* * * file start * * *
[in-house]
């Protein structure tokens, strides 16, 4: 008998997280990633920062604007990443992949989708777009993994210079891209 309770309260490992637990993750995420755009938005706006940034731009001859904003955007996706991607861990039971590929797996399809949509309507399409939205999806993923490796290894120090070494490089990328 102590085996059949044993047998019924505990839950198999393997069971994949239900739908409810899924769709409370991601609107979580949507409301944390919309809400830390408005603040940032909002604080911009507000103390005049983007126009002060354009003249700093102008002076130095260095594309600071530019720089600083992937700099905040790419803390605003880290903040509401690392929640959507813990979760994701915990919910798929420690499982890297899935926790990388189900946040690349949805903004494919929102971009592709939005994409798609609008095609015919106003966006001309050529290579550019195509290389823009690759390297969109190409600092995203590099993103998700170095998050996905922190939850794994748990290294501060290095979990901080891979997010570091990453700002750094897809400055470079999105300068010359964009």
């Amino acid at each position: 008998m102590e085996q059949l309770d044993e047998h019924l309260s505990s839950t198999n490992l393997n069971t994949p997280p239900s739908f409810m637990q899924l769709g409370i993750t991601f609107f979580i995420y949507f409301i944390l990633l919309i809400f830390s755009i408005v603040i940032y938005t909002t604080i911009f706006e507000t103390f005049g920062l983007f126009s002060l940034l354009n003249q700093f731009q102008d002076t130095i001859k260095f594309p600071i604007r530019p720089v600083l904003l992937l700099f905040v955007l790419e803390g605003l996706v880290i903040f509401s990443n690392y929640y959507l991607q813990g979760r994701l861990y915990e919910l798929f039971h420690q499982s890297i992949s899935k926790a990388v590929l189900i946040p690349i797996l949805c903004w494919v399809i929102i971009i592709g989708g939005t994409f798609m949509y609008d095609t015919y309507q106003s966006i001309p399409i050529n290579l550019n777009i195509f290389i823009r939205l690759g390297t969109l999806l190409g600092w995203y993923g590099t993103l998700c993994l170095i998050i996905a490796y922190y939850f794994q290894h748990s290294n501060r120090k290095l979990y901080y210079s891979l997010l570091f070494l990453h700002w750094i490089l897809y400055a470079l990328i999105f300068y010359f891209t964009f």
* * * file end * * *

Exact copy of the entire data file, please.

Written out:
[in-house]
């Protein structure tokens, strides 16, 4: 008998997280990633920062604007990443992949989708777009993994210079891209 309770309260490992637990993750995420755009938005706006940034731009001859904003955007996706991607861990039971590929797996399809949509309507399409939205999806993923490796290894120090070494490089990328 102590085996059949044993047998019924505990839950198999393997069971994949239900739908409810899924769709409370991601609107979580949507409301944390919309809400830390408005603040940032909002604080911009507000103390005049983007126009002060354009003249700093102008002076130095260095594309600071530019720089600083992937700099905040790419803390605003880290903040509401690392929640959507813990979760994701915990919910798929420690499982890297899935926790990388189900946040690349949805903004494919929102971009592709939005994409798609609008095609015919106003966006001309050529290579550019195509290389823009690759390297969109190409600092995203590099993103998700170095998050996905922190939850794994748990290294501060290095979990901080891979997010570091990453700002750094897809400055470079999105300068010359964009």
């Amino acid at each position: 008998m102590e085996q059949l309770d044993e047998h019924l309260s505990s839950t198999n490992l393997n069971t994949p997280p239900s739908f409810m637990q899924l769709g409370i993750t991601f609107f979580i995420y949507f409301i944390l990633l919309i809400f830390s755009i408005v603040i940032y938005t909002t604080i911009f706006e507000t103390f005049g920062l983007f126009s002060l940034l354009n003249q700093f731009q102008d002076t130095i001859k260095f594309p600071i604007r530019p720089v600083l904003l992937l700099f905040v955007l790419e803390g605003l996706v880290i903040f509401s990443n690392y929640y959507l991607q813990g979760r994701l861990y915990e919910l798929f039971h420690q499982s890297i992949s899935k926790a990388v590929l189900i946040p690349i797996l949805c903004w494919v399809i929102i971009i592709g989708g939005t994409f798609m949509y609008d095609t015919y309507q106003s966006i001309p399409i050529n290579l550019n777009i195509f290389i823009r939205l690759g390297t969109l999806l190409g600092w995203y993923g590099t993103l998700c993994l170095i998050i996905a490796y922190y939850f794994q290894h748990s290294n501060r120090k290095l979990y901080y210079s891979l997010l570091f070494l990453h700002w750094i490089l897809y400055a470079l990328i999105f300068y010359f891209t964009f």